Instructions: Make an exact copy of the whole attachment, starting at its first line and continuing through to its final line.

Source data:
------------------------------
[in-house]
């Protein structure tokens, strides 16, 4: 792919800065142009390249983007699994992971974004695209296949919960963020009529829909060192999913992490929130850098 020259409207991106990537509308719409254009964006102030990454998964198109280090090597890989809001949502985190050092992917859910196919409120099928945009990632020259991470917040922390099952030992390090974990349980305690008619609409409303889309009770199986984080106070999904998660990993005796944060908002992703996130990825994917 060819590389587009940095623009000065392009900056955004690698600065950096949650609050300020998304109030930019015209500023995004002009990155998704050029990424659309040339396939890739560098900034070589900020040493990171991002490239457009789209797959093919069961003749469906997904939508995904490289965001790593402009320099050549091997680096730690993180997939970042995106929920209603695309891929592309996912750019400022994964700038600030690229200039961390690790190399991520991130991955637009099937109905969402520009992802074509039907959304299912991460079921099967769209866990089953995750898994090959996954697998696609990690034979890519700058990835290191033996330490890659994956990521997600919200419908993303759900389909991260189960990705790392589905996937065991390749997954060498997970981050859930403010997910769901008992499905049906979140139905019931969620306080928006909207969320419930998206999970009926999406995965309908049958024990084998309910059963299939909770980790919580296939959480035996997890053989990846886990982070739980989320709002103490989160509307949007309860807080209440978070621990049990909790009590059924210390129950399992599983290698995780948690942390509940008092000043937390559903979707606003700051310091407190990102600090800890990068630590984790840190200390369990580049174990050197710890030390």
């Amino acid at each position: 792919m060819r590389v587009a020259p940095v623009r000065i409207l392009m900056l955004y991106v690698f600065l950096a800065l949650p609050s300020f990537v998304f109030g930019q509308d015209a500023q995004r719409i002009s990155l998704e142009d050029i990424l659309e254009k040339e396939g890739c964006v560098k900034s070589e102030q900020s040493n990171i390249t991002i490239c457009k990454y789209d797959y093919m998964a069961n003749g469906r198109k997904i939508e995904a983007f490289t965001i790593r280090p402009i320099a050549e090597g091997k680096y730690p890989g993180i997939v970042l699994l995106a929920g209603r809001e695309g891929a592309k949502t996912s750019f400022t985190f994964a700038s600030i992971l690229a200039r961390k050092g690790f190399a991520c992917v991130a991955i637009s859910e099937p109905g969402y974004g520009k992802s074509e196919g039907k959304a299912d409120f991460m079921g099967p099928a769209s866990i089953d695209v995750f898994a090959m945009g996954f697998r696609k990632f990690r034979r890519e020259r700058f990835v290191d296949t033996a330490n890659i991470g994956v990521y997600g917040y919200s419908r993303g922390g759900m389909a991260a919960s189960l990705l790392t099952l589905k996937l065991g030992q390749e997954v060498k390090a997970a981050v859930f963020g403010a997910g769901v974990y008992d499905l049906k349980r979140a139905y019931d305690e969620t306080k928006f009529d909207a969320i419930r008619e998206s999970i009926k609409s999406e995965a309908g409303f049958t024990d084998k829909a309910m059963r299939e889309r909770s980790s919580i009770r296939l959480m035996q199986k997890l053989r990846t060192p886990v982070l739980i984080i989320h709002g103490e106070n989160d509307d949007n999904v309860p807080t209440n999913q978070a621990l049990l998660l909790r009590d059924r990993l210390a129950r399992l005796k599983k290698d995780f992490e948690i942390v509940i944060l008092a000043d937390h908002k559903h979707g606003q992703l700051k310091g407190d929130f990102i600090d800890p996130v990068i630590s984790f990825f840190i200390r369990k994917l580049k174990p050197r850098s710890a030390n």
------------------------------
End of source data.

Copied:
[in-house]
């Protein structure tokens, strides 16, 4: 792919800065142009390249983007699994992971974004695209296949919960963020009529829909060192999913992490929130850098 020259409207991106990537509308719409254009964006102030990454998964198109280090090597890989809001949502985190050092992917859910196919409120099928945009990632020259991470917040922390099952030992390090974990349980305690008619609409409303889309009770199986984080106070999904998660990993005796944060908002992703996130990825994917 060819590389587009940095623009000065392009900056955004690698600065950096949650609050300020998304109030930019015209500023995004002009990155998704050029990424659309040339396939890739560098900034070589900020040493990171991002490239457009789209797959093919069961003749469906997904939508995904490289965001790593402009320099050549091997680096730690993180997939970042995106929920209603695309891929592309996912750019400022994964700038600030690229200039961390690790190399991520991130991955637009099937109905969402520009992802074509039907959304299912991460079921099967769209866990089953995750898994090959996954697998696609990690034979890519700058990835290191033996330490890659994956990521997600919200419908993303759900389909991260189960990705790392589905996937065991390749997954060498997970981050859930403010997910769901008992499905049906979140139905019931969620306080928006909207969320419930998206999970009926999406995965309908049958024990084998309910059963299939909770980790919580296939959480035996997890053989990846886990982070739980989320709002103490989160509307949007309860807080209440978070621990049990909790009590059924210390129950399992599983290698995780948690942390509940008092000043937390559903979707606003700051310091407190990102600090800890990068630590984790840190200390369990580049174990050197710890030390």
């Amino acid at each position: 792919m060819r590389v587009a020259p940095v623009r000065i409207l392009m900056l955004y991106v690698f600065l950096a800065l949650p609050s300020f990537v998304f109030g930019q509308d015209a500023q995004r719409i002009s990155l998704e142009d050029i990424l659309e254009k040339e396939g890739c964006v560098k900034s070589e102030q900020s040493n990171i390249t991002i490239c457009k990454y789209d797959y093919m998964a069961n003749g469906r198109k997904i939508e995904a983007f490289t965001i790593r280090p402009i320099a050549e090597g091997k680096y730690p890989g993180i997939v970042l699994l995106a929920g209603r809001e695309g891929a592309k949502t996912s750019f400022t985190f994964a700038s600030i992971l690229a200039r961390k050092g690790f190399a991520c992917v991130a991955i637009s859910e099937p109905g969402y974004g520009k992802s074509e196919g039907k959304a299912d409120f991460m079921g099967p099928a769209s866990i089953d695209v995750f898994a090959m945009g996954f697998r696609k990632f990690r034979r890519e020259r700058f990835v290191d296949t033996a330490n890659i991470g994956v990521y997600g917040y919200s419908r993303g922390g759900m389909a991260a919960s189960l990705l790392t099952l589905k996937l065991g030992q390749e997954v060498k390090a997970a981050v859930f963020g403010a997910g769901v974990y008992d499905l049906k349980r979140a139905y019931d305690e969620t306080k928006f009529d909207a969320i419930r008619e998206s999970i009926k609409s999406e995965a309908g409303f049958t024990d084998k829909a309910m059963r299939e889309r909770s980790s919580i009770r296939l959480m035996q199986k997890l053989r990846t060192p886990v982070l739980i984080i989320h709002g103490e106070n989160d509307d949007n999904v309860p807080t209440n999913q978070a621990l049990l998660l909790r009590d059924r990993l210390a129950r399992l005796k599983k290698d995780f992490e948690i942390v509940i944060l008092a000043d937390h908002k559903h979707g606003q992703l700051k310091g407190d929130f990102i600090d800890p996130v990068i630590s984790f990825f840190i200390r369990k994917l580049k174990p050197r850098s710890a030390n």